Family Networks Like Bamboo Systems
I have a stand of bamboo in my backyard. It is beautiful, reaching fifty feet high and dancing in the wind. Birds make their homes in its leaves. When the snow falls, it weighs the tops of the trees over to make a network of tunnels that my son and our neighbors’ kids crawl through like explorers in a new world. The feather sounds of winter as the trees rustle…sounds of my home, now and in my youth.
But there is a root system under the ground that steals water from my grass. And when the springtime comes, baby bamboo shoots spring up in places I didn’t think the root system could have spread to. The bamboo stands at the back of the yard, yet new trees want to grow in the middle, even on the other side of the fence in my neighbor’s yard. In the growing season, I have to keep my eye on it. My son and I go on periodic searches, and when we find young shoots, sometimes only an inch out of the dirt, we kick them. If we wait too long to check the grass, we find shoots that in a couple of days have grown three feet.
The bamboo is crazy, its network of roots everywhere, growing out and out, generation after generation. The longer the network exists, the stronger it becomes, and the harder it will be to eradicate.
Which gets me thinking about family, legacy, heritage, and the importance of root systems. Each of us is a node; we have roots behind us, the ones that led to us. If those roots had never existed, then neither would we. Now we plant our own roots, grow offshoots.
But whereas the bamboo can live hundreds of years, generations side by side, we need to tell our stories for our roots to really survive. Where do my roots go back to? That’s hard to say with precision. When my son asks, I’ll tell him what I know: my grandfather’s parents emigrated as infants from Germany through Ellis Island in the late 1800s. I’ll tell my son how Cousin Dougie did some genealogy work and learned that our family name, Squires, is actually an Americanization of Skwaris, which was a Germanization of a town in the Ukraine, Skvyra. My grandfather confirmed that Skwaris was in fact my family’s name until his father and uncle changed it.
But how many generations lived in Germany after migrating from Skvyra, Ukraine? How did my grandfather’s parents meet? What made his grandparents decide to make the trek to the United States? Grandpa couldn’t say.
I just wish I had the story—as much of it as possible, anyway—from the many nodes in my root system. The story I have thins out the further back I look. It’s a ghost, irretrievable. But looking forward, I want to do my part to thicken up my family’s story. When my great-grandchildren want to know about me and how I view the world of today, they’ll just have to open the book. I want my family network to be more like the bamboo root system under my grass—generations side by side.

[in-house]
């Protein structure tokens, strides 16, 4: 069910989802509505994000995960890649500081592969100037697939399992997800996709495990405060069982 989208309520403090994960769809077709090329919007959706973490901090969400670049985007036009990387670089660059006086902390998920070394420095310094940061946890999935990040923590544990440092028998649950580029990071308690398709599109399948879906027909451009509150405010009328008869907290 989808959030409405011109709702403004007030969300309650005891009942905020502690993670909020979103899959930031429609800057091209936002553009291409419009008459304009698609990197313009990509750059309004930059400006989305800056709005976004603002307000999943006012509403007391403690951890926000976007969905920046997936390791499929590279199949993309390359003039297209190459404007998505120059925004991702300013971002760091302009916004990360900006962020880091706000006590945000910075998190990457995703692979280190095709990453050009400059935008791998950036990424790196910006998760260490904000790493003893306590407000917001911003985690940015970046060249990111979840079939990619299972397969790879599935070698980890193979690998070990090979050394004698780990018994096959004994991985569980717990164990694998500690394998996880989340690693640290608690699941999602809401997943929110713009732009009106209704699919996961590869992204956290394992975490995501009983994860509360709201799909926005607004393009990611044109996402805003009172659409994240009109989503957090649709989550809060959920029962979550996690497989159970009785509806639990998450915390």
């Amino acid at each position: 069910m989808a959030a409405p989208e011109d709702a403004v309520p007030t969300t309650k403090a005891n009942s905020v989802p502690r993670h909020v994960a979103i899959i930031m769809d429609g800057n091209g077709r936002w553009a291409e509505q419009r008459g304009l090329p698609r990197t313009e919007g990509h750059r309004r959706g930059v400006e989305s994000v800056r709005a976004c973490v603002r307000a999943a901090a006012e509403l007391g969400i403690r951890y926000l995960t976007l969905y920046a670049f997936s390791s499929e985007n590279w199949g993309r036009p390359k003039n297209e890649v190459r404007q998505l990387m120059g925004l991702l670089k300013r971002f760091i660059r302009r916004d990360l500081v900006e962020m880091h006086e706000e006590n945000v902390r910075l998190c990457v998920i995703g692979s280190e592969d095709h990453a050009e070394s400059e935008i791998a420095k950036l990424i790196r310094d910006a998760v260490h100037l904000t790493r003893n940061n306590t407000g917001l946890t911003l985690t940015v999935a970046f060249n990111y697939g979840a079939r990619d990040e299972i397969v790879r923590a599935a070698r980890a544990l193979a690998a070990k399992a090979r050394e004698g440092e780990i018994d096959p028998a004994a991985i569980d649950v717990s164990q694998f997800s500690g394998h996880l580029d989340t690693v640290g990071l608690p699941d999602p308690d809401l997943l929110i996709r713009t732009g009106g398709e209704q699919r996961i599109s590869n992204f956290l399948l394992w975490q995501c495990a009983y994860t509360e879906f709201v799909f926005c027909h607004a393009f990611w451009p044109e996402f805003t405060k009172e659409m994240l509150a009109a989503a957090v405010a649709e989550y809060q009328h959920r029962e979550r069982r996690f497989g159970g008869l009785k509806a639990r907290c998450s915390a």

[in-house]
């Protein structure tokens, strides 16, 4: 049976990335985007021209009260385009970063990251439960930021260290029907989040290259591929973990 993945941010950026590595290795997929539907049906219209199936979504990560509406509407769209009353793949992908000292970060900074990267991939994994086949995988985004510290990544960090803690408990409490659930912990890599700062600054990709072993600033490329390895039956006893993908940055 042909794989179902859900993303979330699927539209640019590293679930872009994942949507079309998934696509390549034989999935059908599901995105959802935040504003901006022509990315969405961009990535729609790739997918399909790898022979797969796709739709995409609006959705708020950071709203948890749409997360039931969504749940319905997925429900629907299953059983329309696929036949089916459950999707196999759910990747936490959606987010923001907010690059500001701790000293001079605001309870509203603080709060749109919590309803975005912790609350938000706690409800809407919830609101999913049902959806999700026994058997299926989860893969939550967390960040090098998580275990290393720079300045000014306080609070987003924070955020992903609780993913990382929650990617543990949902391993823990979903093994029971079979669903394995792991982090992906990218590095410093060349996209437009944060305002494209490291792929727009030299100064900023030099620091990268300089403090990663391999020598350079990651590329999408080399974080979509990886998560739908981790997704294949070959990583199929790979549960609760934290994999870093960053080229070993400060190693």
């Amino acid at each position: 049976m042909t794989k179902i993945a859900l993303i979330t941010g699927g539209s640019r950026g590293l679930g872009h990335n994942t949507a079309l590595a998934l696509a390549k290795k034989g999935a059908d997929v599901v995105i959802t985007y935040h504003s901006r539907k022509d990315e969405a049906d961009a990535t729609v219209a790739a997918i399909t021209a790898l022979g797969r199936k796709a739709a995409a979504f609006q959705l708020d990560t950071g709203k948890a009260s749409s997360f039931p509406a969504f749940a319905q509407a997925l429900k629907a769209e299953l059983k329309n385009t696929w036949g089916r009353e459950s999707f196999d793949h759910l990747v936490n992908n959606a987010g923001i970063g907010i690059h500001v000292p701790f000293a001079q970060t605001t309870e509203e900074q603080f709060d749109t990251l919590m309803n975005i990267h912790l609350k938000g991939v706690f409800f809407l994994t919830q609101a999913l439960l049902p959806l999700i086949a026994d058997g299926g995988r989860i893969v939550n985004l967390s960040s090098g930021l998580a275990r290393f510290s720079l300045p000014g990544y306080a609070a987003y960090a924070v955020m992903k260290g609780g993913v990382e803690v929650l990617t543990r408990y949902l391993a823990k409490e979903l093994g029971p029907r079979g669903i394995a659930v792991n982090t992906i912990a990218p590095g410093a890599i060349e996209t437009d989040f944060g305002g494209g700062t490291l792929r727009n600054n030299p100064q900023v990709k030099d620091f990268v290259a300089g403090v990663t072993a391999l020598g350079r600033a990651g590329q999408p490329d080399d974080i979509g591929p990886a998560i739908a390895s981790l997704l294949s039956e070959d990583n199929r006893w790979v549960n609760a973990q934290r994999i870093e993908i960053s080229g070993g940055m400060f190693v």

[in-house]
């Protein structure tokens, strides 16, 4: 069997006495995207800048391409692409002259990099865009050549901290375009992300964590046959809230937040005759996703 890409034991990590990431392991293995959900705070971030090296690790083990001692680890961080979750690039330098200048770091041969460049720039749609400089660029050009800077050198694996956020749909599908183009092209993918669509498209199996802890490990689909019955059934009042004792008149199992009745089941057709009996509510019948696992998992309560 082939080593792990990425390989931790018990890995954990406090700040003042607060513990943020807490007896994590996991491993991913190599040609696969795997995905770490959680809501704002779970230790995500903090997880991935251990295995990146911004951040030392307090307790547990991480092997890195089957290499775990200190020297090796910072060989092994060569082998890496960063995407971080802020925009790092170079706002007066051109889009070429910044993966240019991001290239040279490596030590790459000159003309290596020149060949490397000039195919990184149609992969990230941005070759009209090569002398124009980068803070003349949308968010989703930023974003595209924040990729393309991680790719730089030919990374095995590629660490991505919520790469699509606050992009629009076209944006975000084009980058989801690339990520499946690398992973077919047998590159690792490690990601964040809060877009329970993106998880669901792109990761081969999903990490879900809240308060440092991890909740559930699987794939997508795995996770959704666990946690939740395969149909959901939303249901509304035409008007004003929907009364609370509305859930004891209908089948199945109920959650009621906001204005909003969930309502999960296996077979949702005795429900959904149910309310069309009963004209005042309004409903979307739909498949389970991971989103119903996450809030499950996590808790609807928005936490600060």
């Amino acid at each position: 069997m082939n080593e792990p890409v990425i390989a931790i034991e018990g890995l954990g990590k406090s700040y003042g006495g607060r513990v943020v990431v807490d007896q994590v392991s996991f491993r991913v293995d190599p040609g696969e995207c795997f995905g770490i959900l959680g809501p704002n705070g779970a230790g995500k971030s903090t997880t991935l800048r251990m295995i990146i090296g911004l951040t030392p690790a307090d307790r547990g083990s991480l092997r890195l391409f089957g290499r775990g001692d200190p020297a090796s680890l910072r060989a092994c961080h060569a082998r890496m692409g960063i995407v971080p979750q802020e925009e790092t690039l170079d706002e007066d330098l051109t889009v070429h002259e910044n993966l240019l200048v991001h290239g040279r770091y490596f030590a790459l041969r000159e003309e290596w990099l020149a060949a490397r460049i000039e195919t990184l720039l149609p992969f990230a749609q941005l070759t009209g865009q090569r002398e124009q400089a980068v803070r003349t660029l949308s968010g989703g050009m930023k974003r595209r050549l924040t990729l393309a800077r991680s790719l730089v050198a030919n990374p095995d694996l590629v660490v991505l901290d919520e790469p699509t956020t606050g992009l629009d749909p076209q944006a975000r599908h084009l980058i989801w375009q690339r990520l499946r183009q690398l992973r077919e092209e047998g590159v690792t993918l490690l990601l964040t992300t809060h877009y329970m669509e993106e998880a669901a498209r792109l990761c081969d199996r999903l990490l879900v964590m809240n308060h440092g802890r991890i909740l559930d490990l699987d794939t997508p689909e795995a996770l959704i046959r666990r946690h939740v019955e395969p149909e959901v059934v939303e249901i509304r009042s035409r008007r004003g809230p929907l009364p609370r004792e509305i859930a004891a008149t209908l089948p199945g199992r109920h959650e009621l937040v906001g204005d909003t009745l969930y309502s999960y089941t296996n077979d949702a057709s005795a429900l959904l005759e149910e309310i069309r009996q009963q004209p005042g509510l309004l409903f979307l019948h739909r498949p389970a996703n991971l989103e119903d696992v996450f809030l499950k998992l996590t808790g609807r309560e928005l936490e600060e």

LifeStories: Good For Us All
As I launch into my new venture to assist people with the recording of their LifeStories, the question arises: Why do a lifestory? What are the benefits?
Answering this question feels overwhelming at first, because the answer seems so obvious:
We record these stories so they will last forever, so we can pass them down to the following generations. When my son asks me about my grandfather, when he’s curious about his heroism in World War II, about what growing up in 1920s and 1930s New York City was like, about how he met my grandmother, about what it was like to become a grandfather, a great-grandfather, we’ll have that story from ‘the horse’s mouth.’
How wonderful for my son; perhaps it will build in him a greater sense of family and history, a feeling that he is part of a long and ongoing family line that stretches back in time and charges forward with momentum. Perhaps that will give him a feeling of having strong roots in life, a home he belongs to, and will work against the feeling of loneliness and purposelessness that we all must sometime face. I could go on and on about the potential benefits that my grandfather’s lifestory can provide to my son and the rest of us who follow.
But what about the benefits to the person who is telling the story?
How gratifying to know that you will be remembered, that the story of your life is important to somebody, that you and your story can provide comfort, history, education, guidance to young ones coming up after you, ones who surely can use all the guidance they can get.
And what about the therapeutic benefits to the mind that come with remembering? The flexing of mental muscles that may have lain dormant for a while. Remembering can improve the cognitive functions, can get those mental juices flowing.
And it can be great fun for the storyteller. You ever notice that across an entire life, whether you’ve lived 90 years or only 37 as I have, there are some episodes that take up far more real estate in your memory than the rest? People tell the same stories over and over again, because those are what stand out to them as the most memorable parts of their lives. Out of my grandfather’s long and varied 92-year life, he mostly talked about the war and his swimming career (he was good enough to compete in the Olympics, and would have if it weren’t for World War II). He had a ball talking about training for and winning swim meets all through high school and his first year of college. And it made him laugh every time he talked about the fun he had while on R&R in the Pacific—in Sydney, Australia, and Auckland and Wellington, New Zealand.
Now that I have his stories immortalized in print—despite the fact that Grandpa is gone and can never tell his stories again—they will not fade with the passing years. They will live on forever.
According to the Society of Certified Senior Advisors, benefits of telling your lifestory include:
It is healthy for our elders to tell us their memories, but they need us to listen.